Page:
Protecting Unpaid Wages in Chapter 7 Bankruptcy
When a consumer gets to the point of filing bankruptcy, they often are living paycheck to paycheck. Making car payments, keeping food on the table for the family, and making sure the lights stay on are the important interests that bankruptcy debtors often wrestle with. So, making sure that they can keep their wages protected from the bankruptcy trustee is extremely important.
When a debtor files for Chapter 7 bankruptcy, their property becomes property of the bankruptcy estate. Whether she can keep her wages in Chapter 7 bankruptcy depends on the exemption laws and when the income was earned. In Chapter 7 bankruptcy, the wages the debtor earns after the filing of the case are not considered property of the bankruptcy estate. That means the trustee can’t take those funds to pay off creditors. Therefore, she is entitled to keep all wages earned for work after the filing date. Note that there is a big difference between "earned" wages and "paid" wages. Often times a debtor has some wages that they have earned already but have not yet been paid.
Wages earned prior to filing bankruptcy, even those not received until after the filing date, are property of the bankruptcy estate. Those wages the debtor is waiting to receive for work done prior to filing must be listed as an asset in the bankruptcy schedules. Whether the trustee can take them depends on the bankruptcy exemptions, the amount of income, and whether those funds are needed for reasonably necessary expenses.
In California, there are two sets of exemptions available for use in Chapter 7 bankruptcy. They are called “703 exemptions” or “704 exemptions.” These names are derived from the California code numbers that provide the rules. There are many reasons a debtor would use one set of exemptions or the other. A very common reason to use 704 exemptions is to protect equity in a home. If the debtor has no equity in their home, the 703 exemptions are often the best choice because the debtor can use the “wildcard” exemption, which allows the debtor to protect a certain dollar amount of otherwise non-exempt property.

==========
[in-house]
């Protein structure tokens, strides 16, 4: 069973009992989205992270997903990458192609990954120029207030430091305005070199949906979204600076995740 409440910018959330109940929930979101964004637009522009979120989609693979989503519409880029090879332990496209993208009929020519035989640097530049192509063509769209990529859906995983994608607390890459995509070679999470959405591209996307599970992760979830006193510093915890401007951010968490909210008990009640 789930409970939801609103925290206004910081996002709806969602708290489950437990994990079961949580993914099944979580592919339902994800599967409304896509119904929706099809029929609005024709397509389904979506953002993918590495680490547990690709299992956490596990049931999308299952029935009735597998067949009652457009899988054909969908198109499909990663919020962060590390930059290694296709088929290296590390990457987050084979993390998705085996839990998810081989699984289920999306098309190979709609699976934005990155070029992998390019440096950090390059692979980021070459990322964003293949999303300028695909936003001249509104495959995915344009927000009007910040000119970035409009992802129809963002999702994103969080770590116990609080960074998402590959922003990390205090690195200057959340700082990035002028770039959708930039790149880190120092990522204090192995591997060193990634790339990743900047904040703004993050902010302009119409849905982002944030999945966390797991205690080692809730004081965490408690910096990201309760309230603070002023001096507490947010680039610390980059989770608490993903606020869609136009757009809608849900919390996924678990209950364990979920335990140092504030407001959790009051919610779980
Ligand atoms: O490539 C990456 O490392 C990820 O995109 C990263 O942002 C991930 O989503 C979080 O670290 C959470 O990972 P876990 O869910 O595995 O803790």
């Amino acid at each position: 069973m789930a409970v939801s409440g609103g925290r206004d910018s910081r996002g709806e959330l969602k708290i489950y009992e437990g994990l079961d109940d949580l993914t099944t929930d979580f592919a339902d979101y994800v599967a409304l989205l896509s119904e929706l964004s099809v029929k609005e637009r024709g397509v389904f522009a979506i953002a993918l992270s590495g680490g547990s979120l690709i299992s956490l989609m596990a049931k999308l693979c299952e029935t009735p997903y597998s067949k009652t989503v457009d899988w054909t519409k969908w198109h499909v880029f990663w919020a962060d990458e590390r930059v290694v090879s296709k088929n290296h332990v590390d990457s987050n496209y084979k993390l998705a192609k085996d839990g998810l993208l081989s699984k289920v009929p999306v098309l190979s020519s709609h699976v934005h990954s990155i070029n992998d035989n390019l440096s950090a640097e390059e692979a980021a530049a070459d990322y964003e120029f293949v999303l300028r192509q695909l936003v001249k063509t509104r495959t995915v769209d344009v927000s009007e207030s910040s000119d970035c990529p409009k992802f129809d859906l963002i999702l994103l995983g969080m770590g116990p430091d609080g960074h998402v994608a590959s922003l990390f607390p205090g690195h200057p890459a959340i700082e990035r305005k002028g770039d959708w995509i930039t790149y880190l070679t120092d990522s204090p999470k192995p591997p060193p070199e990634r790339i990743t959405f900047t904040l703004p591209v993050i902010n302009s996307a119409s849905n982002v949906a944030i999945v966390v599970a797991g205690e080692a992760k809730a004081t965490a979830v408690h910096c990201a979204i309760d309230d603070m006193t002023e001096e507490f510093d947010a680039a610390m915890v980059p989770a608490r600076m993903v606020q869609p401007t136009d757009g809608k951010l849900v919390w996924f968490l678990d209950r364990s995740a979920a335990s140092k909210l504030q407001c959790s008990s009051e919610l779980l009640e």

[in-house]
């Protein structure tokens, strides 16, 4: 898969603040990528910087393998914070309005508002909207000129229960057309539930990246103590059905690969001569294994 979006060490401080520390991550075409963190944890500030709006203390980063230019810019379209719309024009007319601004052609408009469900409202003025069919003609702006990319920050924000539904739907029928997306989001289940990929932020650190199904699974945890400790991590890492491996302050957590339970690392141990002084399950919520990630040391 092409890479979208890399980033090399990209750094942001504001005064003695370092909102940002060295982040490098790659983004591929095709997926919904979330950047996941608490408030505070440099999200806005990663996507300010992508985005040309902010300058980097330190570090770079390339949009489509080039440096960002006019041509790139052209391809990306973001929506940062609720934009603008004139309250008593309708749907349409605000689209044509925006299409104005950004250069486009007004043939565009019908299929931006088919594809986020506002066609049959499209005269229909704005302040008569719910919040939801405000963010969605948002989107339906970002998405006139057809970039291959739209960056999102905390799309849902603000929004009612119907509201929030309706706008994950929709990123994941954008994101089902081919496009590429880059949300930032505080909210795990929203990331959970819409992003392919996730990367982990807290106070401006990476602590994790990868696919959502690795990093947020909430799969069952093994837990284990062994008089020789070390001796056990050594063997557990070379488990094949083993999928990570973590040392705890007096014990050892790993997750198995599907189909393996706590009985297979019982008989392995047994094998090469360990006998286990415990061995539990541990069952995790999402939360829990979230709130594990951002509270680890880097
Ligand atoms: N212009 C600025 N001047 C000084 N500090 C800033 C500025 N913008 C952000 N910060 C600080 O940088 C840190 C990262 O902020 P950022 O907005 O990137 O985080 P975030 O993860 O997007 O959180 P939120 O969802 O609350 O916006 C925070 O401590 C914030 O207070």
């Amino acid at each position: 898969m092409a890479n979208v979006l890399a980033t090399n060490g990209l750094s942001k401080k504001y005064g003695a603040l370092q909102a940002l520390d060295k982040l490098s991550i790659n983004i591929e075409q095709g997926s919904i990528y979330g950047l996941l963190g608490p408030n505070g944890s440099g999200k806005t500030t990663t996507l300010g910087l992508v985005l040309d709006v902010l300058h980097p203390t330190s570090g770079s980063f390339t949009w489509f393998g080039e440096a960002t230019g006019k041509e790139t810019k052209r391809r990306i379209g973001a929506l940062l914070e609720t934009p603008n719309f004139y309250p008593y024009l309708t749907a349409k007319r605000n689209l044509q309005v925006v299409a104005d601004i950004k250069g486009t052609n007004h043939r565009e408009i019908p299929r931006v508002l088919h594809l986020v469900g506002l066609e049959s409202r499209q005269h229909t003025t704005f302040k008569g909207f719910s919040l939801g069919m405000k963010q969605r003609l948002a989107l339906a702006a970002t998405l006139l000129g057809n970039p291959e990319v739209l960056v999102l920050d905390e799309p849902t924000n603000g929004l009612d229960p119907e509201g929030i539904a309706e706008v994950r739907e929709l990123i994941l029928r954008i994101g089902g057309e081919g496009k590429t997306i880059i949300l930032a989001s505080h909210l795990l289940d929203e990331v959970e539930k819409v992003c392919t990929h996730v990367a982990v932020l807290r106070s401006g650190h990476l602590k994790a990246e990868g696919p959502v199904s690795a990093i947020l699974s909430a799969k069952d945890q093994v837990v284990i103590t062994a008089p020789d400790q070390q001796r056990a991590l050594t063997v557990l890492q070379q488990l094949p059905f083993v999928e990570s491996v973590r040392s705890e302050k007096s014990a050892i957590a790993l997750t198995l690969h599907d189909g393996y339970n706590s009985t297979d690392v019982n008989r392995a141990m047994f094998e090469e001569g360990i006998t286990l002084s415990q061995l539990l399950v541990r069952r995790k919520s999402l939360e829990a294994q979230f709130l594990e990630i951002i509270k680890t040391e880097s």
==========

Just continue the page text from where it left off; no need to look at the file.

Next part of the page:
However, if the debtor has equity in a home they want to keep, they often use the 704 exemptions. This makes it a little more difficult to protect certain assets, like unpaid wages. This can make the timing of filing bankruptcy very important. For example, many people are paid on a monthly basis in Sacramento because there are many state workers. So, if the debtor uses the 704 exemptions to save her home and files her bankruptcy petition on the 28th of the month, those unpaid wages for that month from the 1st to the 28th are not protected under that exemption scheme. Thus, the bankruptcy trustee could require that the debtor turn over those funds to pay back the creditors.
Since many bankruptcy debtors are living paycheck to paycheck, this can be backbreaking. This is yet another reason to seek the counsel of an experienced bankruptcy attorney in your area to make sure that the exemption scheme used is most beneficial to you.